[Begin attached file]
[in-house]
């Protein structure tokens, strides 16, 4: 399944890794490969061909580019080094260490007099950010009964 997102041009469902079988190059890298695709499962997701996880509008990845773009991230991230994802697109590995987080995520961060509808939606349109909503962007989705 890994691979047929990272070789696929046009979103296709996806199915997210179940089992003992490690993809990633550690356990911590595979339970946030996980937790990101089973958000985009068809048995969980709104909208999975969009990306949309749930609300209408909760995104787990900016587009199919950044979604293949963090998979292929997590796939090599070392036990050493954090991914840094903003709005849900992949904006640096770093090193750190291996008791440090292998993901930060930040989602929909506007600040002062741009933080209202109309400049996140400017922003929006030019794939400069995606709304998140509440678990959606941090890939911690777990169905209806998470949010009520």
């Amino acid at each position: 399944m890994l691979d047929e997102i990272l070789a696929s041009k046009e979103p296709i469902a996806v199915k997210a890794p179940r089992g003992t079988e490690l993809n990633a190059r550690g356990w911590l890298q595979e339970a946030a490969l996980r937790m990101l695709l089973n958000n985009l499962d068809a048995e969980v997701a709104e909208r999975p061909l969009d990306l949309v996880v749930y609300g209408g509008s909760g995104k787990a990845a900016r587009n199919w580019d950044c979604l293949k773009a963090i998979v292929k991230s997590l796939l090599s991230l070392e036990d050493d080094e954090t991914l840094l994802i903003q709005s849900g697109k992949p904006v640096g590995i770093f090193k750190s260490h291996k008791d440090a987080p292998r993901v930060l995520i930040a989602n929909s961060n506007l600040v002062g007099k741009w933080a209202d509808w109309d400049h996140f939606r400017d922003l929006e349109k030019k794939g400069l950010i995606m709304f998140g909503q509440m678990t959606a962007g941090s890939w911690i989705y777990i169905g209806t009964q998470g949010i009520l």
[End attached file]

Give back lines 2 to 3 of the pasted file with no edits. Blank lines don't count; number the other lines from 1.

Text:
């Protein structure tokens, strides 16, 4: 399944890794490969061909580019080094260490007099950010009964 997102041009469902079988190059890298695709499962997701996880509008990845773009991230991230994802697109590995987080995520961060509808939606349109909503962007989705 890994691979047929990272070789696929046009979103296709996806199915997210179940089992003992490690993809990633550690356990911590595979339970946030996980937790990101089973958000985009068809048995969980709104909208999975969009990306949309749930609300209408909760995104787990900016587009199919950044979604293949963090998979292929997590796939090599070392036990050493954090991914840094903003709005849900992949904006640096770093090193750190291996008791440090292998993901930060930040989602929909506007600040002062741009933080209202109309400049996140400017922003929006030019794939400069995606709304998140509440678990959606941090890939911690777990169905209806998470949010009520």
């Amino acid at each position: 399944m890994l691979d047929e997102i990272l070789a696929s041009k046009e979103p296709i469902a996806v199915k997210a890794p179940r089992g003992t079988e490690l993809n990633a190059r550690g356990w911590l890298q595979e339970a946030a490969l996980r937790m990101l695709l089973n958000n985009l499962d068809a048995e969980v997701a709104e909208r999975p061909l969009d990306l949309v996880v749930y609300g209408g509008s909760g995104k787990a990845a900016r587009n199919w580019d950044c979604l293949k773009a963090i998979v292929k991230s997590l796939l090599s991230l070392e036990d050493d080094e954090t991914l840094l994802i903003q709005s849900g697109k992949p904006v640096g590995i770093f090193k750190s260490h291996k008791d440090a987080p292998r993901v930060l995520i930040a989602n929909s961060n506007l600040v002062g007099k741009w933080a209202d509808w109309d400049h996140f939606r400017d922003l929006e349109k030019k794939g400069l950010i995606m709304f998140g909503q509440m678990t959606a962007g941090s890939w911690i989705y777990i169905g209806t009964q998470g949010i009520l």